Over thirty years ago, Dr. Carol Dweck began studying students’ attitudes about failure. Her research led her to coin the terms “fixed mindset” and “growth mindset” to describe the way people view intelligence and their ability to learn. More specifically, she studied the way the brain worked and how neuron connectivity can change with experience. Her discoveries backed the idea that the brain can learn new ways to process information. Couple that with a changed belief structure (believing your brain can grow) and really impossible results become possible.
In a fixed mindset, students believe their basic abilities, their intelligence, their talents, are just fixed traits. They have a certain amount and that’s that, and then their goal becomes to look smart all the time and never look dumb.
In a growth mindset, people believe that their most basic abilities can be developed through dedication and hard work—brains and talent are just the starting point.
This view creates a love of learning and a resilience that is essential for great accomplishment. –Dr. Carol Dweck, 2012.
The key to a growth mindset is perspective.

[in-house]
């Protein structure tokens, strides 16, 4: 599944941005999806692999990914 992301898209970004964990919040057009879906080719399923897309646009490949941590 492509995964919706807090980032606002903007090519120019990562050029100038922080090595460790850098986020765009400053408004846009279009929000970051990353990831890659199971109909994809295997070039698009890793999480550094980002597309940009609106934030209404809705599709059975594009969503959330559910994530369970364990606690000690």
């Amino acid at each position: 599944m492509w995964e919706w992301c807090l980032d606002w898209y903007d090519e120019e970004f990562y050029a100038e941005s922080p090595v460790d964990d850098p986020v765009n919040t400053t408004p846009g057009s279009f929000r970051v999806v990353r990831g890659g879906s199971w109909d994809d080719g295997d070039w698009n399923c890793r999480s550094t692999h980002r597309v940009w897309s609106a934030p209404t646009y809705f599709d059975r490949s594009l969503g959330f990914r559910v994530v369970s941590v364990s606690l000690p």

Both students and teachers need to believe that someone can grow and change even when they do not currently show signs of ability to do so. Discouragement does more to stop progress in a classroom than anything else does. It is the teacher’s job to encourage and motivate his/her students to see their own worth and put in the effort to live up to their potential.
Growth mindset starts with teaching cognitive learning theory.
Research shows that educational goals are reached when both students and teachers are knowledgeable about how the brain works and learns new material. Teachers should discuss successful learning practices with their students before they cover the necessary material of their course; taking the time to do so will enable those students to actually retain the information they are about to receive. USA Today did a great article on how the brain works for students about to enter college. This article can be a tool for training and discussion in the classroom. Teachers can also read more about growth mindset and download the lesson plan used by Dr. Dweck’s team to teach it here.
Growth mindset is a journey not a destination.
Changing the way you think about yourself is not something that is going to happen overnight. We cannot always have a growth mindset because discouragement is going to happen. That is just a part of life. However, we can recognize fixed mindset elements in ourselves and get feedback and strategies for improvement. The Mindset Works website has a quick interactive quiz for this. In a few short questions, you can gauge where you are and get feedback on how to improve. Check it out here.
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